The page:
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AFRIK-IT  July 1998

AFRIK-IT July 1998

Subject:

Between a rock and a hard place.

From:

"Watermeyer, Henry" <[log in to unmask]>

Reply-To:

[log in to unmask]

Date:

Tue, 7 Jul 1998 12:36:38 +200

Content-Type:

text/plain

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Parts/Attachments

text/plain (135 lines)

=From:          "Watermeyer, Henry" <[log in to unmask]>
=Organization:  University of the Witswatersrand

Good morning

My question about the ITA seems to have ruffled a few feathers.

However there has been some usefull input as well.

One of my callers, from a member company of the ITA, informed me that
the ITA is the SA equivelent of the ITA of America who apparently
represent most, if not all, suppliers of software and hardware.

Apparently they have been working to provide standards within the
industry and have their own standard which was announced in 1995 and
which is very similar to the the IEEE definition of compliance. (I am
led to believe that was only approved by the IEEE in June this
year!!)

They claim that this standard will form the basis of the ISO year
2000 compliance standard when that is eventually ratified.

They argue that it is a far better and wide ranging definition than
that proposed by the NYDSC and they have been trying to convice the
NYDSC of this.

This has lead to the statement made by Mohamed Madhi that:-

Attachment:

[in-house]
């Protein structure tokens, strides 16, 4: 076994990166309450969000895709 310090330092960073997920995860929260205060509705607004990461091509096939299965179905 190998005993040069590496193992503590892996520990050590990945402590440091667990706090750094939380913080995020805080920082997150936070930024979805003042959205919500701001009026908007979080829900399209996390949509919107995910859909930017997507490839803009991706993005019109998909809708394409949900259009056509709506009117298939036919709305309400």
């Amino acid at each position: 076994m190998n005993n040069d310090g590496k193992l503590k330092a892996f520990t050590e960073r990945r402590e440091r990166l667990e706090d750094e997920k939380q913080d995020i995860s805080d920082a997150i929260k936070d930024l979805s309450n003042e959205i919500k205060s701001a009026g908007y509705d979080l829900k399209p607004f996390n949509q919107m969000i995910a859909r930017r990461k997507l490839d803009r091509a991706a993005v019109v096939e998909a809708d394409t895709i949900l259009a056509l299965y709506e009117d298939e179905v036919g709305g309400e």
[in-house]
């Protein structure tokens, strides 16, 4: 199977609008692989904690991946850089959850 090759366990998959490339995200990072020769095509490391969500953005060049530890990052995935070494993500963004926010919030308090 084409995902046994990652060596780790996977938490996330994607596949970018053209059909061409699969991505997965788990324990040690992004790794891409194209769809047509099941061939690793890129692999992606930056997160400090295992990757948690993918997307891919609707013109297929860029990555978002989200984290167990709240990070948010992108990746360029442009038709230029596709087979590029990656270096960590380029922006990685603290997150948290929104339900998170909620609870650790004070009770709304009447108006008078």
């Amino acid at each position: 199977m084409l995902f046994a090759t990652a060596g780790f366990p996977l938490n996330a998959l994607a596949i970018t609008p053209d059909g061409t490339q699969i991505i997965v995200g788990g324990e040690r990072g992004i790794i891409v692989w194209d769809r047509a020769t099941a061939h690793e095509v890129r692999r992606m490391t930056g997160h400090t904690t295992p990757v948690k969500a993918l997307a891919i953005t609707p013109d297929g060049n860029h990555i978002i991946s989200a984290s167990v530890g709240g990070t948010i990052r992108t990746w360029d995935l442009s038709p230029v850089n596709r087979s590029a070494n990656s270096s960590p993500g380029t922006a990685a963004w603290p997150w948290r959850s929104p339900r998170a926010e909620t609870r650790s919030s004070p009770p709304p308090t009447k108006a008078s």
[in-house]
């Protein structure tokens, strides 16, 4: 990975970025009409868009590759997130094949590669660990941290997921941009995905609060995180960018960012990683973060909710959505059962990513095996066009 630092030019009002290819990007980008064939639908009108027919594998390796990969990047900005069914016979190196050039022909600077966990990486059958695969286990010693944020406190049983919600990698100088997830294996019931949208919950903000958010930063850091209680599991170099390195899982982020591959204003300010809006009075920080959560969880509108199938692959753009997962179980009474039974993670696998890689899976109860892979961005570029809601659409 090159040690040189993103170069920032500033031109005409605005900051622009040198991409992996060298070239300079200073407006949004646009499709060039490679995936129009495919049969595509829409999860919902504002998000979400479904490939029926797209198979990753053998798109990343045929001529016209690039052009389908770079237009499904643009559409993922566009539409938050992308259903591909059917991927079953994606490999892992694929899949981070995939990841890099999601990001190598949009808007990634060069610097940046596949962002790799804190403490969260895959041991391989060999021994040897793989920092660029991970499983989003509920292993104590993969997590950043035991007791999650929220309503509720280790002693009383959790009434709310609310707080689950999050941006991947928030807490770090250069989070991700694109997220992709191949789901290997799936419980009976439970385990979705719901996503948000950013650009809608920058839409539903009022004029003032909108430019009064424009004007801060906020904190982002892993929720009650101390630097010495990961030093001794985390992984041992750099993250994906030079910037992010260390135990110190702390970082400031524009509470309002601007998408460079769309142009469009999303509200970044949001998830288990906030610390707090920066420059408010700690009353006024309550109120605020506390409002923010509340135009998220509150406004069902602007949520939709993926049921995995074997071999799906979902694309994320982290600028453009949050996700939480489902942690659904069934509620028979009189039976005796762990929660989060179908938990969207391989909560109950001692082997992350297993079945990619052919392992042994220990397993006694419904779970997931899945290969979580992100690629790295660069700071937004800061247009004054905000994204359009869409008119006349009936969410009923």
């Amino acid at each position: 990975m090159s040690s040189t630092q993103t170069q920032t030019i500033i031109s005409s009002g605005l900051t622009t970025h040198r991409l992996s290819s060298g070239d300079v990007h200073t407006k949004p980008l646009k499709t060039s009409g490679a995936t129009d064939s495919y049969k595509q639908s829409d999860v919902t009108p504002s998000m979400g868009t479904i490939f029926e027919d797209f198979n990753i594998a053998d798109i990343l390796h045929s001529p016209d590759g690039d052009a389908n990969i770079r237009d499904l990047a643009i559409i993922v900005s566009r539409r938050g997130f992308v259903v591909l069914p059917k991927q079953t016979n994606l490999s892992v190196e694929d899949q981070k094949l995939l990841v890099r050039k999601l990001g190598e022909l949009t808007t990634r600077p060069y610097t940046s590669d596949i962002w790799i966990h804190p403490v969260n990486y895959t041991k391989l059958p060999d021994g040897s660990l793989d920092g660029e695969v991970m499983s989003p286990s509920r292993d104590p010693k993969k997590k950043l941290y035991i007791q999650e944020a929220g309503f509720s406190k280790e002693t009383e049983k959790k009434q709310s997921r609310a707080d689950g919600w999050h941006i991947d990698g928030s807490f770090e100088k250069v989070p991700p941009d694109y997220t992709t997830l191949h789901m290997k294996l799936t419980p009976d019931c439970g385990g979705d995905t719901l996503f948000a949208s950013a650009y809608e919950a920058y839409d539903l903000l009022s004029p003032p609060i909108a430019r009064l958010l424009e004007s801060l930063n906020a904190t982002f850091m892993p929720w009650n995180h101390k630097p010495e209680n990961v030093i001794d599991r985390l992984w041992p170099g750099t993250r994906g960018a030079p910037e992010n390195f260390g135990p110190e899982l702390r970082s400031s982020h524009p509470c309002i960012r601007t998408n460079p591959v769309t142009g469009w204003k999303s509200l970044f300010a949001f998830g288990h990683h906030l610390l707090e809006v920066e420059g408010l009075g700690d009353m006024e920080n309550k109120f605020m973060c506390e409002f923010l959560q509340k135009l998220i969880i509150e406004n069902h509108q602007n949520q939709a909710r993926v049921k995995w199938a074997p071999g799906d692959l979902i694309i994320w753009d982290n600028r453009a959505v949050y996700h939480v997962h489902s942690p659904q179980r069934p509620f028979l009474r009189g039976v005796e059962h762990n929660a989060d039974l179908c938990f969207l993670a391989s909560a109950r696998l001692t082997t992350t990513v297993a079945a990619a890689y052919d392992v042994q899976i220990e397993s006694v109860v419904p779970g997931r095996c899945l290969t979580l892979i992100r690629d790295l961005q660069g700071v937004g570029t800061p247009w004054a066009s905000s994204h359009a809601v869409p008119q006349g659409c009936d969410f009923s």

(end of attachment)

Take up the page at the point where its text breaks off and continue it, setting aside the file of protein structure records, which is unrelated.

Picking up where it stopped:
===
===- IT Association not happy with compliance definition, want
===standard to be lower than Europe and North America
==

I dont have a copy of the IEEE compliance definition just yet, I will
try and get one, but Elmar Roberg in his mailling on the 10th June
1998 to y2ksasig, attached as a txt file, refers to it.

In his posting Elmar refers to the concept of "fit for purpose" as
"defined in the documentation", as being the key element in the
definition and I gather that this is why the ITA, etc, as suppliers, like it.

As a user/buyer of software and hardware I am most unhappy with this.

My Office 97 package for example says that "Microsoft warrents that
(a) the software will perform substantially in accordance with the
accompanying user documentation for a period of 90 days from the date
of receipt .............etc".

"Substantially" ????    What does this mean? How close to 100% is
substantial?  Why can we not expect it to do what the documentation
says it will?

"for a period of 90 days"???   What happens after that? Does it stop
working, destroy your machine, self delete, change the documentation?

Corel is even worse!!

The Corel 8 licence agreement  states that there is a warranty on the
cd and then says "The software is provided on an "as is" basis
without any other warrenties or conditions, express or implied,
including, but not limited to, warrenties of  ..... fitness for a
particulartr purpose ....."

As I read this if you buy the Corel Profesional suite 8, as I have,
and you actually get a BASIC compiler with nothing else, thats your
problem. They don't guarrentee their product does anything at all.

I could go on. There are many other examples which we accept everyday